Some industries present better opportunities than reflected in indexes, Chakravarthy says. Biotech and software are two fields with some promising companies. Deep, fundamental research can help uncover investment opportunities in small companies that may be underrepresented in the index but can grow to be much larger over time.

3. Be diversified.

Given that small-caps are more volatile, they should be part of most portfolios but not the “core anchor tenant of an overall diversified retirement-focused investment strategy,” Eliot says.

More risk-tolerant investors should work with their financial advisors to determine whether an allocation to small-cap stocks is appropriate for them. Capital Group’s Global Growth and Growth models hold 10% allocations in the SMALLCAP World fund. But even less aggressive investors can benefit from holdings in small-cap stocks. The chart below shows a breakdown of how Capital Group’s model portfolios are exposed to small-cap stocks as a percentage of their overall equity allocations.

What’s more, investors can add another layer of diversification by owning non-U.S. small companies, Wendt says. U.S. and non-U.S. small-cap cycles are not correlated, so investing in both may offer additional portfolio advantages.

Some of today’s small-cap companies have the potential to grow into large ones, sometimes very quickly. “It’s interesting when a small company becomes a big company,” Wendt says. “Where you can take something and continue to grow it, those are the areas that interest me.”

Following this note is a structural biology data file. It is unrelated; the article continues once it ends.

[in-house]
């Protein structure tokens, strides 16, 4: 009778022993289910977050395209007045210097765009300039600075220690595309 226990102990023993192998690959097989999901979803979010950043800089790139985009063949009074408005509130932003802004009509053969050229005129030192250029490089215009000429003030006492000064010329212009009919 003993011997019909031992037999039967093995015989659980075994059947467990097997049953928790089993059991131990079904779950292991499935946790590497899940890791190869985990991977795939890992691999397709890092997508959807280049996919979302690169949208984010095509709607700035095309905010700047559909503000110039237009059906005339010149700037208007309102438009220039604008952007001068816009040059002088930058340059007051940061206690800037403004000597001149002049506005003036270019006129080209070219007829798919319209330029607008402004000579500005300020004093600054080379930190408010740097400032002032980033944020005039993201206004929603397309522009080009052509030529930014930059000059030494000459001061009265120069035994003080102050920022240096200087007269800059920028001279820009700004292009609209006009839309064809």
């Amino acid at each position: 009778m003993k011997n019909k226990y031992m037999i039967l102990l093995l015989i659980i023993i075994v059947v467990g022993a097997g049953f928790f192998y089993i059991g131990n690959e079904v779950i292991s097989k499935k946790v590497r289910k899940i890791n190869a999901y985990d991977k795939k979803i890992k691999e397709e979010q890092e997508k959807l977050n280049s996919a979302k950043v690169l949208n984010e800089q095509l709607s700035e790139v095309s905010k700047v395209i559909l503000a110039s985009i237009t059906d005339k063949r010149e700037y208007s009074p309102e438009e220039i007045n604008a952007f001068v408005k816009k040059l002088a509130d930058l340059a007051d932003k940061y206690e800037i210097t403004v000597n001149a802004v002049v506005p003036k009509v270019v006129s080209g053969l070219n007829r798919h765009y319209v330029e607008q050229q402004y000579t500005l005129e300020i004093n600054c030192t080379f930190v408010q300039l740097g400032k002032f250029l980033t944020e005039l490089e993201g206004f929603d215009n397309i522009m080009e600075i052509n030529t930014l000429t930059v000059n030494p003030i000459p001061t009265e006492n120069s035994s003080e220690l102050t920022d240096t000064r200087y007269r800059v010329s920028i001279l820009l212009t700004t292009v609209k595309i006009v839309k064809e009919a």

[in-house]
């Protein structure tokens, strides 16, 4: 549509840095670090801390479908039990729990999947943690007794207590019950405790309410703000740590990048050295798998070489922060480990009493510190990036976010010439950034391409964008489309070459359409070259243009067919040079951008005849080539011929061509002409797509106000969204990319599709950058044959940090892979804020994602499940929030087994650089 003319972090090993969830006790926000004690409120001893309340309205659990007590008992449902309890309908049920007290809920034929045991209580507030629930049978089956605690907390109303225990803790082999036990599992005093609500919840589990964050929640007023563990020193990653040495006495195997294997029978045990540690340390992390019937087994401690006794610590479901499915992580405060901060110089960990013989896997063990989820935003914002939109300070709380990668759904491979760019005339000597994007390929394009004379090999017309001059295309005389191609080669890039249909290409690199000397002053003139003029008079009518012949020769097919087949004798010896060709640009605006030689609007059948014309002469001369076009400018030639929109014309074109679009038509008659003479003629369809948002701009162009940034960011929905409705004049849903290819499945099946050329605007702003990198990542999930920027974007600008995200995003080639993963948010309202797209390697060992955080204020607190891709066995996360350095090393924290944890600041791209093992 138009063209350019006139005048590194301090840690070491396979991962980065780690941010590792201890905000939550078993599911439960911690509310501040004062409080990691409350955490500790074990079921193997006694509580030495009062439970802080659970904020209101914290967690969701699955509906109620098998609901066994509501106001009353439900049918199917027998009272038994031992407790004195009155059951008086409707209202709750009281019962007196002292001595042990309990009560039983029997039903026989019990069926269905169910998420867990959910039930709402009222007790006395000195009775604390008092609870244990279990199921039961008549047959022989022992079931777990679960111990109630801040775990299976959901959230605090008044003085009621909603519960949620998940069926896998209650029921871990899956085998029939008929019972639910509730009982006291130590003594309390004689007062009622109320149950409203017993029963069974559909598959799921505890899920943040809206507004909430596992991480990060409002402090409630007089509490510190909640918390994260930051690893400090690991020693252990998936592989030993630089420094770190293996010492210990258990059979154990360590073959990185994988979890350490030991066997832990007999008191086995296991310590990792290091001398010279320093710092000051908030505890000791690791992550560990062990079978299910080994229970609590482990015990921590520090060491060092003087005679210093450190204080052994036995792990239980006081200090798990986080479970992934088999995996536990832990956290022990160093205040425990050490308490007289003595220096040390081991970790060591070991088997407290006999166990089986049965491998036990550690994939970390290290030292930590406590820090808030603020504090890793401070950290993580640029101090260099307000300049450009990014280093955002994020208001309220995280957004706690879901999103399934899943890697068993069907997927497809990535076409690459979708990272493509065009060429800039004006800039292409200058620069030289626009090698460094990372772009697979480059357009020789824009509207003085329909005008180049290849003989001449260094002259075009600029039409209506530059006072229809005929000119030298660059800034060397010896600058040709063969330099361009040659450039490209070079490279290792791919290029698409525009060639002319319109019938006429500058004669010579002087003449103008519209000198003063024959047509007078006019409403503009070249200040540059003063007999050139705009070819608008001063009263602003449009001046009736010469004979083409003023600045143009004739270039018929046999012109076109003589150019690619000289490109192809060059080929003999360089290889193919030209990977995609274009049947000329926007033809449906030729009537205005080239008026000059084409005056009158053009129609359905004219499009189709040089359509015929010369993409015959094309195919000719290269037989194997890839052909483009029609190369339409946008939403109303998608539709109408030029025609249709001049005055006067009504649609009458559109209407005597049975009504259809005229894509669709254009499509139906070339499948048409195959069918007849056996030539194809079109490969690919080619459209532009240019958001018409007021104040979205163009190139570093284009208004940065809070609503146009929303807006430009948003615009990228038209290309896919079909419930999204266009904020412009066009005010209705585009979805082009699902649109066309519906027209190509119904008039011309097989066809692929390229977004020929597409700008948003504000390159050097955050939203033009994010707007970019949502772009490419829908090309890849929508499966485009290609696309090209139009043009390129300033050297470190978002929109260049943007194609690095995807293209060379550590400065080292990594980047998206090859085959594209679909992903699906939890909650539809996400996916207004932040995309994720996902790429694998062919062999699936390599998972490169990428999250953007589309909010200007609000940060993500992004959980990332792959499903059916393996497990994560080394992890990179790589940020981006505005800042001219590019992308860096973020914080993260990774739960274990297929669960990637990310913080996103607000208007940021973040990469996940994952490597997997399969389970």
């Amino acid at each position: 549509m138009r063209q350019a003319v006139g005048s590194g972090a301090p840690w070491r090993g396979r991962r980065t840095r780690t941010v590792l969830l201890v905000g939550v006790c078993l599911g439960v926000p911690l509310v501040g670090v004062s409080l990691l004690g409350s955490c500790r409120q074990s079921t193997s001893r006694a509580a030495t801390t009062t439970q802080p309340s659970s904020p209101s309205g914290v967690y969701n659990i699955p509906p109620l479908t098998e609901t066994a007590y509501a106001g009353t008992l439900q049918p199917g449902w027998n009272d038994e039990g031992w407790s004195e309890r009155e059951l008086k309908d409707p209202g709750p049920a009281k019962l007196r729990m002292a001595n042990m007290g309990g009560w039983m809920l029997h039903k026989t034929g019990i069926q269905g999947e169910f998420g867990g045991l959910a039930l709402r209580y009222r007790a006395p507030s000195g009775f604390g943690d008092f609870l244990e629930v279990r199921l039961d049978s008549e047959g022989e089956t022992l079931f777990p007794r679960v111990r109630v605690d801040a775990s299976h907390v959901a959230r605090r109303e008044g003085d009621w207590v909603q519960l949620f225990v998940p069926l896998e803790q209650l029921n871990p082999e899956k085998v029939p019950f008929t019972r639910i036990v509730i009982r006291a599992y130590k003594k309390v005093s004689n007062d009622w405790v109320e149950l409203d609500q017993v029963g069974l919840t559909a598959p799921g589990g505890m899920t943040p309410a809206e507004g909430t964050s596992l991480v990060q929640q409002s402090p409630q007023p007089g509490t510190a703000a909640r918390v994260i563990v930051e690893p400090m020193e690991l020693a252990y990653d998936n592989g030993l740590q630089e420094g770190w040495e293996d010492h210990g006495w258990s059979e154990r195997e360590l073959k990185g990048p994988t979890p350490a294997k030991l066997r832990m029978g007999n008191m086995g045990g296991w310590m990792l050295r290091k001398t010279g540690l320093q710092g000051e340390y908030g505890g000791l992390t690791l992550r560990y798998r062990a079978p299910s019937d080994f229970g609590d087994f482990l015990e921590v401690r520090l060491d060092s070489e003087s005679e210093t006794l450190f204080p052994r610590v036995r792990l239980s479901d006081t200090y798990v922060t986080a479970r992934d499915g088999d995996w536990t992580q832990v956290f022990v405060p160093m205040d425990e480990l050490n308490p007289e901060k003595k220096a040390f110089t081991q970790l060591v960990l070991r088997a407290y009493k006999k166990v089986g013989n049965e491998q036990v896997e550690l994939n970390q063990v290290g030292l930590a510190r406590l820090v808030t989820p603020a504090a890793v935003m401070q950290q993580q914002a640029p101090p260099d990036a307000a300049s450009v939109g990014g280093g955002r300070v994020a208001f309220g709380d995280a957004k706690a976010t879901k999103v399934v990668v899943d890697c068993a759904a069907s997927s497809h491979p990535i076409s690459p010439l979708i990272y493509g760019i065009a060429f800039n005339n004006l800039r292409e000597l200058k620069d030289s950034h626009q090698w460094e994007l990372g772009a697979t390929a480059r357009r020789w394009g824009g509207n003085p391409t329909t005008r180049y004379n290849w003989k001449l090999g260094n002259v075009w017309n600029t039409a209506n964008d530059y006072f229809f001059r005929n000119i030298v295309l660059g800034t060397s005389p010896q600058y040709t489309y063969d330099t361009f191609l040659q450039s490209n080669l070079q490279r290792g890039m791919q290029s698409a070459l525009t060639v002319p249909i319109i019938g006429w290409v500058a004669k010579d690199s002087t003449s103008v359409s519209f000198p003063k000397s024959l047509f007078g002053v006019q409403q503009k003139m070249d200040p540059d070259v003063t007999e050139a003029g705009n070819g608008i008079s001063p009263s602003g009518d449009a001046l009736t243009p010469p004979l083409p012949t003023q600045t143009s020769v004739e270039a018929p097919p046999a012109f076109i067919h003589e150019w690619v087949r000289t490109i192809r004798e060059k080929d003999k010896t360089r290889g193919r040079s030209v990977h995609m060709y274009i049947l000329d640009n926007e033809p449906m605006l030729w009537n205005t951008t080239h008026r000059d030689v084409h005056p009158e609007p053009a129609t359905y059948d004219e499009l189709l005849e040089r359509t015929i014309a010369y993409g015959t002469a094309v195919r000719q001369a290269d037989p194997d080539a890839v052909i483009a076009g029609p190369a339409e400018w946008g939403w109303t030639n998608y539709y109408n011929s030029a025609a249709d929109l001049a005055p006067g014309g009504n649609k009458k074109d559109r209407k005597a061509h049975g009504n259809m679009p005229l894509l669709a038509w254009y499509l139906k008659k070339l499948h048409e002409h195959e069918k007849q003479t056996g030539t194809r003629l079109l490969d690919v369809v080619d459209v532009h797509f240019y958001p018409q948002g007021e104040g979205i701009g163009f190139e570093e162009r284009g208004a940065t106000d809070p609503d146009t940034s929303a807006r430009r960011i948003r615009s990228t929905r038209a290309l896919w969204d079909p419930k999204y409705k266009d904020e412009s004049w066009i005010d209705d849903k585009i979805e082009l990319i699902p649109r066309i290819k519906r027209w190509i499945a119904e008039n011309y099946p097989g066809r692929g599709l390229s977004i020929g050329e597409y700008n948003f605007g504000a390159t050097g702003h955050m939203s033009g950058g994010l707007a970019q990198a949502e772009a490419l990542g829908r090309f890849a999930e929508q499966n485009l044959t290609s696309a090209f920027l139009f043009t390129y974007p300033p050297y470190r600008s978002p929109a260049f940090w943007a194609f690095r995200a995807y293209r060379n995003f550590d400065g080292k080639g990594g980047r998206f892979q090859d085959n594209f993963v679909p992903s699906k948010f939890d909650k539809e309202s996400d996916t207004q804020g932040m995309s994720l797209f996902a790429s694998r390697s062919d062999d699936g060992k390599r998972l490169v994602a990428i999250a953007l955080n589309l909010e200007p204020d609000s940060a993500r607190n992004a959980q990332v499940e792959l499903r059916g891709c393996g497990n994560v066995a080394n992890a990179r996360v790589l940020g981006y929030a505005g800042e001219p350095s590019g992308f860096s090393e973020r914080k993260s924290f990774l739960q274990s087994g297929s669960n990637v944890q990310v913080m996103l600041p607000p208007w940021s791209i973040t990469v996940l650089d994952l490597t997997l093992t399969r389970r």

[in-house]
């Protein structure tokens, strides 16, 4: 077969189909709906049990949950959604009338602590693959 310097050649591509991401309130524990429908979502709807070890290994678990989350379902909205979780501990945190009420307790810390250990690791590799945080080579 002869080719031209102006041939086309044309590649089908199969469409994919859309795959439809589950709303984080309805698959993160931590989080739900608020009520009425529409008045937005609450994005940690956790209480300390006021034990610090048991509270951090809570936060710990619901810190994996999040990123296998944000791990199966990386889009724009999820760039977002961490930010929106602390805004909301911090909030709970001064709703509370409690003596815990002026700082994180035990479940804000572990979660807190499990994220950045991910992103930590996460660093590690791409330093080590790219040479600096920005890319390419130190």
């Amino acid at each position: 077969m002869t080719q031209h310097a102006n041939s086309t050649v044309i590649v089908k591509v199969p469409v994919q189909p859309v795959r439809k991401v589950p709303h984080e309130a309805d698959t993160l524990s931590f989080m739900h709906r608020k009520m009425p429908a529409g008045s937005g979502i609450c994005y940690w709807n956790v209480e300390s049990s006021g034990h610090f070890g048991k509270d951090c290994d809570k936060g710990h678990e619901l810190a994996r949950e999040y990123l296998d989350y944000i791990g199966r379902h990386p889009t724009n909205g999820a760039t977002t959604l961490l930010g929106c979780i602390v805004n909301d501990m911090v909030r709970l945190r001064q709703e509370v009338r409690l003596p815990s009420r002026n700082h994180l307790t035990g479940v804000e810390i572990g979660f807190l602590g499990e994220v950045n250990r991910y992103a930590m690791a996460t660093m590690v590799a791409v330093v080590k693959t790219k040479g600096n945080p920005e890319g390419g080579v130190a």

Gregory Wendt is an equity portfolio manager with 36 years of experience (as of 12/31/23). He holds an MBA from Harvard and a bachelor's degree from the University of Chicago.

Peter Eliot is an equity portfolio manager with 28 years of experience (as of 12/31/2023). He holds an MBA and a master's in international affairs from Columbia as well as a bachelor's in international relations from the University of Pennsylvania.

Sujit Chakravarthy is an equity investment analyst who covers U.S. small- and mid-cap companies. He holds an MBA from Harvard and bachelor's in industrial engineering from the University of California, Berkeley.

The S&P 500 Composite Index (“Index”) is a product of S&P Dow Jones Indices LLC and/or its affiliates and has been licensed for use by Capital Group. Copyright © 2018 S&P Dow Jones Indices LLC, a division of S&P Global, and/or its affiliates. All rights reserved. Redistribution or reproduction in whole or in part are prohibited without written permission of S&P Dow Jones Indices LLC.

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Any reference to a company, product or service does not constitute endorsement or recommendation for purchase and should not be considered investment advice.

Small-company stocks entail additional risks, and they can fluctuate in price more than larger company stocks.

Past results are not predictive of results in future periods.